ADDIS ABABA, Ethiopia — In an emotional gathering, representatives for thousands of Ethiopian Jews announced Wednesday they will stage a mass hunger strike if Israel eliminates funding to allow them to join their families in that country.
Hundreds met at a synagogue in Ethiopia’s capital, Addis Ababa, to express concern that Israel’s proposed budget removes the funding to help them immigrate to reunite with relatives. Many held photos of their loved ones.
Most of the nearly 8,000 Ethiopian Jews in the East African nation are said to have family members already in Israel. Some told The Associated Press they have been separated for well over a decade.
In 1991 with Ethiopia deep in civil war, Israel carried out the dramatic Operation Solomon, successfully airlifting out some 14,500 Ethiopian Jews in less than two days. Israel’s government in 2015 pledged to bring in the remaining Ethiopian Jews, with 1,300 Ethiopians brought in last year, but the effort is now on hold.
“All of us here in Ethiopia are in a foreign land and suffering from acute poverty and hunger,” said Meles Sidisto, the community head of Ethiopian Jews in Addis Ababa. “We have had enough here. What have we done wrong to suffer this much?” he added, bursting into tears and prompting others to cry out.
He said Addis Ababa’s community of Ethiopian Jews, which numbers around 800 households, will hold a hunger strike if the Israeli government doesn’t hear their plea.
Avraham Neguise, a lawmaker who chairs the Israeli parliament’s Absorption and Diaspora Committee, said the budget will be voted on in the coming weeks. He accused the government of discrimination, saying it makes it easier for other diaspora communities to immigrate.
“You cannot find any other communities where the parent is here and children are there and children are here and parents are there and are forced to be separated,” he said. “It is only the Ethiopian Jewish community, not the Americans, not the Russians, not Europeans. If this isn’t discrimination, what do you call it?”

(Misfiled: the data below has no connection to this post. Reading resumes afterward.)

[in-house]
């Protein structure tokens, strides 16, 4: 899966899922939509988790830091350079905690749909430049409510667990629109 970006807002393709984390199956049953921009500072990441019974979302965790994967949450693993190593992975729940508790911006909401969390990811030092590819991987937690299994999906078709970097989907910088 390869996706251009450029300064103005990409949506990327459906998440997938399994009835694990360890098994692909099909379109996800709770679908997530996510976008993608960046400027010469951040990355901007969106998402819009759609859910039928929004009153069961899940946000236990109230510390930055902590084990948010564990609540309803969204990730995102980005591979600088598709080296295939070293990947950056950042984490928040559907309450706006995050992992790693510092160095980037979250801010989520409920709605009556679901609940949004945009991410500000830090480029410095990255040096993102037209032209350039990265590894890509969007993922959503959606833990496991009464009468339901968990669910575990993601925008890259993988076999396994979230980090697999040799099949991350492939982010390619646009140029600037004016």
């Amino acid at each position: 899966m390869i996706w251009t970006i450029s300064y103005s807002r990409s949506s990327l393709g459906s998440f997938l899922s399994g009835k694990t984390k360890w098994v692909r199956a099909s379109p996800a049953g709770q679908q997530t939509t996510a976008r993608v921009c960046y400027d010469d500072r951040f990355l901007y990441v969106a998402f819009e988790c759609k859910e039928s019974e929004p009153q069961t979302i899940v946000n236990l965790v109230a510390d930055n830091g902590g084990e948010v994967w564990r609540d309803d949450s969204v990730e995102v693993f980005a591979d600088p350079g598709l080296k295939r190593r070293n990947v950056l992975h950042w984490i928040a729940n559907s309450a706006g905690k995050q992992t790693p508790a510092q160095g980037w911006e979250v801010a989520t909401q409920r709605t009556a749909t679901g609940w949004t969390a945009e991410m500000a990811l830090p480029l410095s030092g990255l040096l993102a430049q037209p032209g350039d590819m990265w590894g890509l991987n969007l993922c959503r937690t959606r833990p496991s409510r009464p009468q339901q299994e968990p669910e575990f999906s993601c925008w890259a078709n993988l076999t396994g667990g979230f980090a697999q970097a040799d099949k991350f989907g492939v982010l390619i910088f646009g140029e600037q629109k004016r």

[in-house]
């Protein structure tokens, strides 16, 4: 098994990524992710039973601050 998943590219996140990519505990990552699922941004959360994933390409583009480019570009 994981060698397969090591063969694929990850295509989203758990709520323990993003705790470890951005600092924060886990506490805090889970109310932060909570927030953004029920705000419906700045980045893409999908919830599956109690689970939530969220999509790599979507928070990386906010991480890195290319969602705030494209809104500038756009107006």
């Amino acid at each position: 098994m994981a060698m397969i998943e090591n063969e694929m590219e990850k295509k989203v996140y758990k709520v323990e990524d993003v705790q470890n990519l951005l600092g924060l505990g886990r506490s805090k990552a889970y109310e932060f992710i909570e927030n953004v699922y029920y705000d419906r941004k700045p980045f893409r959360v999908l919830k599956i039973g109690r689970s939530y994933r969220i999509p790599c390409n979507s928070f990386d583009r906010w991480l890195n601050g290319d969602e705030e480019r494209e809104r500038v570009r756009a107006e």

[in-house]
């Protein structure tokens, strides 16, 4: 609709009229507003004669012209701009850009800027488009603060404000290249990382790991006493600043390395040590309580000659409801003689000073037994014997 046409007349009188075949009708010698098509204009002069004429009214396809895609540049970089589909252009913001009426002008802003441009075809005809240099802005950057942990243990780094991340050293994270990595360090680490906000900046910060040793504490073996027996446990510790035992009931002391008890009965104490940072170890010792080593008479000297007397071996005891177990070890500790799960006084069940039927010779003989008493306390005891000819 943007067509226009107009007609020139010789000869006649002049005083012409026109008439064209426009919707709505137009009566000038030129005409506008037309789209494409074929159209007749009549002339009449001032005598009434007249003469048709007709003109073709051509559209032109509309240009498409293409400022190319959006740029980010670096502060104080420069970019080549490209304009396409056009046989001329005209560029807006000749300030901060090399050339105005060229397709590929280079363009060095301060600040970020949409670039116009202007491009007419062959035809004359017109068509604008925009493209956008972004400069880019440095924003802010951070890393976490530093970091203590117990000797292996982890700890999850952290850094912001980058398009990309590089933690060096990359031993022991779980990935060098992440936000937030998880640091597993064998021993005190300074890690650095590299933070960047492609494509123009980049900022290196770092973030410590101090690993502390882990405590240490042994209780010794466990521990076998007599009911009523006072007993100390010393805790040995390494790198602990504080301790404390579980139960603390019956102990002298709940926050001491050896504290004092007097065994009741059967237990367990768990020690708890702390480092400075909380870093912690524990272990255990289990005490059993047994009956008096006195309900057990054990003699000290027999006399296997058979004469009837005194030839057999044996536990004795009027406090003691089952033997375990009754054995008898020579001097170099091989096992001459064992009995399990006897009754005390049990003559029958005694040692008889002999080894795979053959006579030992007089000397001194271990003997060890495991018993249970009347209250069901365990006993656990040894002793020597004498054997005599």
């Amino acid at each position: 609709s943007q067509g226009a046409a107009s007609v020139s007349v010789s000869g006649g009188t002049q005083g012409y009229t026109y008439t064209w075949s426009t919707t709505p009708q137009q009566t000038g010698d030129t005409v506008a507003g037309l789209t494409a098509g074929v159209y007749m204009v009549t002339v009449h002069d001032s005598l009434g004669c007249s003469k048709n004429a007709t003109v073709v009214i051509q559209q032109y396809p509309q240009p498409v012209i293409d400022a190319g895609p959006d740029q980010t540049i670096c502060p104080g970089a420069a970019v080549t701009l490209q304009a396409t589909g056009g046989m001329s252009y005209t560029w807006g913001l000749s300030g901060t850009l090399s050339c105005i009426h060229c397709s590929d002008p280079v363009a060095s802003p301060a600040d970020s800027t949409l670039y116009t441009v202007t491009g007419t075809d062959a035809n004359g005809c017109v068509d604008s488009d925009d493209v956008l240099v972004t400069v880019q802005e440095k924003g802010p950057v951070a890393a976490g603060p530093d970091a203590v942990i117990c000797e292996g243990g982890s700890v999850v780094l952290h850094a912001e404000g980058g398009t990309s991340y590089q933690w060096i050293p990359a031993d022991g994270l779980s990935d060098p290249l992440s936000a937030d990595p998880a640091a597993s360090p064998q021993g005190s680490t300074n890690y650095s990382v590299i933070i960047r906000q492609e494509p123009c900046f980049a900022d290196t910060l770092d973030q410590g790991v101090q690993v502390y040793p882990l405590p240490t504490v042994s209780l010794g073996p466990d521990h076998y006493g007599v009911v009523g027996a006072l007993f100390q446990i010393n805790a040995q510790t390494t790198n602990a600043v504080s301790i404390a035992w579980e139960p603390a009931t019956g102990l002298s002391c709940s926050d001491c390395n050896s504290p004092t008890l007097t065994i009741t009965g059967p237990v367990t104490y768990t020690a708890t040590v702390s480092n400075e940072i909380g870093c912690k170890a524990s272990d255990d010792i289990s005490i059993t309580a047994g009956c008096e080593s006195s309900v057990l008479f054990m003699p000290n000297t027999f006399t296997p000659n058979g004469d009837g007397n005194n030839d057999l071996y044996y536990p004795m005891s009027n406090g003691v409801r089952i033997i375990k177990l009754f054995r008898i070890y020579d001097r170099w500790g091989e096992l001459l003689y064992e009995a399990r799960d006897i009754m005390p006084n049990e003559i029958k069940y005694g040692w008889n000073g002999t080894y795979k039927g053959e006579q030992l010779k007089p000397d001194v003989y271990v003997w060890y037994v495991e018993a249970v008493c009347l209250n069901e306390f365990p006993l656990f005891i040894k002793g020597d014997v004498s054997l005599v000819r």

Of the Ethiopian Jews remaining in Ethiopia, 783 are separated from their children and over 2,000 have parents or siblings in Israel, he said.
While Israeli law allows anyone with at least one Jewish grandparent to immigrate, the trouble here centers on the community’s ancestors, said Alisa Bodner, a spokeswoman for the group Struggle for Ethiopian Aliyah. The ancestors were forced to convert to Christianity about a century ago, while their descendants have returned to a “fully Jewish lifestyle,” she told the AP.
Wednesday’s gathering was described as a solidarity event. Ethiopians currently are prohibited from holding protests under the country’s latest state of emergency, imposed this month after the most severe anti-government demonstrations in a quarter-century.
Ethiopian officials were not immediately available for comment on the issue of the Ethiopian Jews. Most of the community lives in the northern Amhara region, one of the areas that has experienced the sometimes deadly anti-government protests that began in November 2015 with demands for greater freedoms.
The origin of the Ethiopian Jews is unclear but a popular legend says they descended from the son of King Solomon and the Queen of Sheba. Ethiopian Jews are often referred to in Ethiopia as “Falashas,” a derogatory word which translates into “strangers” or “migrants.”
Chekol Alemayehu, who said he has been waiting desperately to go to Israel and meet his relatives, said he completed all the immigration papers but was turned back at the airport more than a decade ago. “I’ve no idea why. My daughter died in Israel a few months ago. And I’ve been suffering since,” he said.
In a letter addressed to Israeli Prime Minister Benjamin Netanyahu, the Ethiopian Jews in Addis Ababa said they want to immediately and without any preconditions go to Israel and join family members.
“We will never lose hope in going to Israel because we are winner people,” the letter says. “Dear Mr. Prime Minister, we want you to make our wish a reality. We ask you this in the name of Our God, Israel’s God.”
Associated Press writer Ian Deitch in Jerusalem contributed.
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